2006 - Page 1
New Shift Patterns To Save The Pits
New shift patterns at Thoresby (Nottinghamshire) beginning Oct/Nov 2005 to increase machine utilisation time by extending the length of the existing 3 shifts and the introduction of a twilight shift to carry out maintenance work.
Welbeck was back in the news again when a new shift pattern was arranged and one shift of 80 men was made redundant or transferred to Thoresby !!! The new shift pattern reverting back to 3 shifts starting at 6am for 8 hours, overlapping 12.30pm afternoon shift and a 7pm start for the third, but no Friday night shift, there being two 12 hour weekend shifts. By all accounts the Geordie lads from the closed Ellington colliery (Northumberland) who had moved to Welbeck were doing the weekend shifts, then travelling back home as they had not yet moved house. A further Manager, Jim Daykin replaced Glen Britton but he was replaced by Keith Williams who only lasted 2 months before being replaced by Derek Main, the fourth Manager in 14 months. Not good for relations or continuity.
Harworth (North Nottinghamshire) grasped a lease of life at the beginning of March 2006, but at a price again new shift patterns. Day shift finishing around 2.30pm, Afternoon shift after 11.30pm and Night shift finishing at 8.30am and 70 jobs to be phased out over the next 7 months, to save the remaining 230 jobs. Development restarted of a further Deep Soft face 32s to go ahead to mine 1.4m tonnes to be ready before 30s panel finishes. A MD1100 machine cutting out the loader gate and a JCM11 in the tail gate drivage with targets of 65m per week in both.
More Purchasing Power At Pits
All pits were to be given more purchasing power in the Group restructuring, the biggest since the pits were privatised some 11 years before. However as stated previously HQ staff to be reduced to half by offering 80 redundancies. With only a handful of pits (similar to a Sub-Area or Group of days gone by) how can such numbers be tolerated and of course what did everyone do?
Nigel Yaxley (Marketing Manager) left the Co, David Betts (an ex Manager at Thoresby, Nottinghamshire) was appointed Head of Technical Services, Bill Tinsley (ex Manager at Kellingley, Yorkshire) appointed Production Director for both deep mines and surface opencast mines.
Longest Coal Face
Kellingley (Yorkshire) by the way had the longest ever mechanised coal face in the UK, 307s face at 349 metres long, supported by 2 x 575 Shield supports, each weighing 18.9 tonnes and the coal cut by Joy 7LS ranging drum shearer machine, extracting 2.35m of Silkstone seam. Output 0.9m in 2004 and 2.0m in 2005.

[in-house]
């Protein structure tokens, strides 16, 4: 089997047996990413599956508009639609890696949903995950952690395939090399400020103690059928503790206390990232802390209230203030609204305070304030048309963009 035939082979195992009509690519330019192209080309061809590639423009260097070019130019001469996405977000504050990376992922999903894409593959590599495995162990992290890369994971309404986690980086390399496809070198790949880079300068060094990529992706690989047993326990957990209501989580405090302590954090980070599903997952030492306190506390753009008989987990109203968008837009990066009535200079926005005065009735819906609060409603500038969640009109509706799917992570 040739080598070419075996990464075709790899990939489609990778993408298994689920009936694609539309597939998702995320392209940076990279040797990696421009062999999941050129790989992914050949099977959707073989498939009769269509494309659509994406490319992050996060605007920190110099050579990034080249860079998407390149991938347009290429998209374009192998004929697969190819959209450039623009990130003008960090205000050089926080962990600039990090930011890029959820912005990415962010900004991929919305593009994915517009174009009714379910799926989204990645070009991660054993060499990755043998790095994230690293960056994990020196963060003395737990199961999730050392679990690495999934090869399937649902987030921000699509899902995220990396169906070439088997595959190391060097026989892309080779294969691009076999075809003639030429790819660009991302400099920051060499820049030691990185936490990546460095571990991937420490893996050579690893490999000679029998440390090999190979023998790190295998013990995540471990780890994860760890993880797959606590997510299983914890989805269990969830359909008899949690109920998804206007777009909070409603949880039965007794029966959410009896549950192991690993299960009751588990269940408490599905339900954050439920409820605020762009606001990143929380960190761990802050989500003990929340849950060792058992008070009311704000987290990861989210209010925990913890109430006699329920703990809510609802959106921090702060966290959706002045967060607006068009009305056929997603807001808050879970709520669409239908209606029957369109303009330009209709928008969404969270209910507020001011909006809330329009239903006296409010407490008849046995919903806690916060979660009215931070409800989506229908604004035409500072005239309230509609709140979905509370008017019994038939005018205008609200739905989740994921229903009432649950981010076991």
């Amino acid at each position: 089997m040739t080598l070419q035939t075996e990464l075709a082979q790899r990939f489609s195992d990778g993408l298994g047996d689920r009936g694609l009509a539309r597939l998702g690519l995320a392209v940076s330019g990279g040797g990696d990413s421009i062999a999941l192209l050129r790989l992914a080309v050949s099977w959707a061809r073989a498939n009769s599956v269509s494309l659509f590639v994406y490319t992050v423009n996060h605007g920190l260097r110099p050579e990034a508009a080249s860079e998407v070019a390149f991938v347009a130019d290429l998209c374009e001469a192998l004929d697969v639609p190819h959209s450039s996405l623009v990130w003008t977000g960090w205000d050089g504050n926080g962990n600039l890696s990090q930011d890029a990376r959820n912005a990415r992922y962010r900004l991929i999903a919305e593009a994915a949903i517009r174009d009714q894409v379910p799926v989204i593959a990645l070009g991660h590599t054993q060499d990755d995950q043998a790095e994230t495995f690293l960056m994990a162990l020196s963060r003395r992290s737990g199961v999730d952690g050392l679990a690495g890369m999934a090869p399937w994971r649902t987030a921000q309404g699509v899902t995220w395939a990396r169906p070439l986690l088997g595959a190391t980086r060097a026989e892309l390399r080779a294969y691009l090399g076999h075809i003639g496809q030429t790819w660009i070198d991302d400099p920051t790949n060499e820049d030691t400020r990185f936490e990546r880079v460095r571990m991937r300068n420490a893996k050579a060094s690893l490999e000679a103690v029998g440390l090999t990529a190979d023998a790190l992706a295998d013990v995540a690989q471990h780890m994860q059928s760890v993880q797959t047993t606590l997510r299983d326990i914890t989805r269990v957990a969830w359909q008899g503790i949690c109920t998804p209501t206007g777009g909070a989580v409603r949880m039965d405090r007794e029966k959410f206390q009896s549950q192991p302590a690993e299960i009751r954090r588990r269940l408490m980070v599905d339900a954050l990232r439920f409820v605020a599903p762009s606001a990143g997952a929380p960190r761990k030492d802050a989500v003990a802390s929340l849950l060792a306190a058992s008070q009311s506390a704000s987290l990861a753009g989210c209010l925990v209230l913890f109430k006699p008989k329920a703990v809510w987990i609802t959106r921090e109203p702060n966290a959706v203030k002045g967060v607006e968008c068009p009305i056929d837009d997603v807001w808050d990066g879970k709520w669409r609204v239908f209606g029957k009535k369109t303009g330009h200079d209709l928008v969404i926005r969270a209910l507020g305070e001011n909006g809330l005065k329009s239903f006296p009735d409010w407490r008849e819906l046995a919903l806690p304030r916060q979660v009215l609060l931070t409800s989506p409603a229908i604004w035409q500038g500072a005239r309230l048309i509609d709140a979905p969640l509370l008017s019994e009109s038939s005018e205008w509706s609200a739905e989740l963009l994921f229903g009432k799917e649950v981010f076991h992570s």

A Power Station
The diagram shows a cut-away view of a power station and explains simply how electricity is generated.
Trade and Industry Secretary Alan Johnson MP (Lab) talked of a ‘renaissance’ for coal and it was revealed that UK Coal made a profit in the last quarter of 2005, as the new Chief Executive Gerry Spindler had predicted. However some parcels of property had been sold in that period!
50% of the energy produced from power stations over the winter was from coal, but of course the biggest problem with burning coal is that it is environmentally unfriendly, producing twice as much carbon dioxide as gas does. Companies such as Drax, Europe’s biggest coal-fired generator are throwing vegetation into the furnaces at the power station to reduce emissions. There are 19 coal-fired power stations in the UK and coal being imported at record high levels from foreign countries at a higher price per tonne than indigenous coal and road and rail transport and dock facilities are unsustainable at breaking point.
Another Shaft Accident
Danger still lurks even with all the piles and piles of safety legislation. An almost disastrous shaft incident happened at Maltby colliery in South Yorkshire on 3rd March 2006. It would appear that in a shaft with one cage of 3 decks and a counter balance the cage possibly struck a landing frame at the Swallow Wood inset part way down the shaft. Fortunately the 18 men going to the Parkgate seam workings were riding on the top deck as the bottom deck was somewhat mangled, but even so they were stuck in the shaft and I would imagine they were terrified not knowing their fate. They were released after about 2 hours having been in a sub-zero temperature and received medical treatment, 3 of them being hospitalised. Coal production ceased for at least a week whilst repairs were carried out, for the pit was then limited to only 25 men being allowed underground by the Mines Inspector as there was only one egress now from the pit at the other shaft.